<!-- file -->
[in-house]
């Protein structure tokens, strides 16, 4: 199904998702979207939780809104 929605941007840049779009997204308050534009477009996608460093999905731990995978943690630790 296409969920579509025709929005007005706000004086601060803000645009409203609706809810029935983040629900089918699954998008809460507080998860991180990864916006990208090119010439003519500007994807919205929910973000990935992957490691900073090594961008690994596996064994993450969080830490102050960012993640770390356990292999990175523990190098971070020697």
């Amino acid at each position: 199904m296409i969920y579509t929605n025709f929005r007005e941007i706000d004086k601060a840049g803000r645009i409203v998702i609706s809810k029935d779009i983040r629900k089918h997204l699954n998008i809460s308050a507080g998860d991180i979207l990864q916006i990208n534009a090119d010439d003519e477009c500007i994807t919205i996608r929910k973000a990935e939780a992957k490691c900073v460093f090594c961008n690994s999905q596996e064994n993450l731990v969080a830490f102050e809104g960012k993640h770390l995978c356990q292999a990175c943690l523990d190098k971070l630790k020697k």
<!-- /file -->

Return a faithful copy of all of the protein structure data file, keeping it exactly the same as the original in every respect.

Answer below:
[in-house]
């Protein structure tokens, strides 16, 4: 199904998702979207939780809104 929605941007840049779009997204308050534009477009996608460093999905731990995978943690630790 296409969920579509025709929005007005706000004086601060803000645009409203609706809810029935983040629900089918699954998008809460507080998860991180990864916006990208090119010439003519500007994807919205929910973000990935992957490691900073090594961008690994596996064994993450969080830490102050960012993640770390356990292999990175523990190098971070020697």
């Amino acid at each position: 199904m296409i969920y579509t929605n025709f929005r007005e941007i706000d004086k601060a840049g803000r645009i409203v998702i609706s809810k029935d779009i983040r629900k089918h997204l699954n998008i809460s308050a507080g998860d991180i979207l990864q916006i990208n534009a090119d010439d003519e477009c500007i994807t919205i996608r929910k973000a990935e939780a992957k490691c900073v460093f090594c961008n690994s999905q596996e064994n993450l731990v969080a830490f102050e809104g960012k993640h770390l995978c356990q292999a990175c943690l523990d190098k971070l630790k020697k």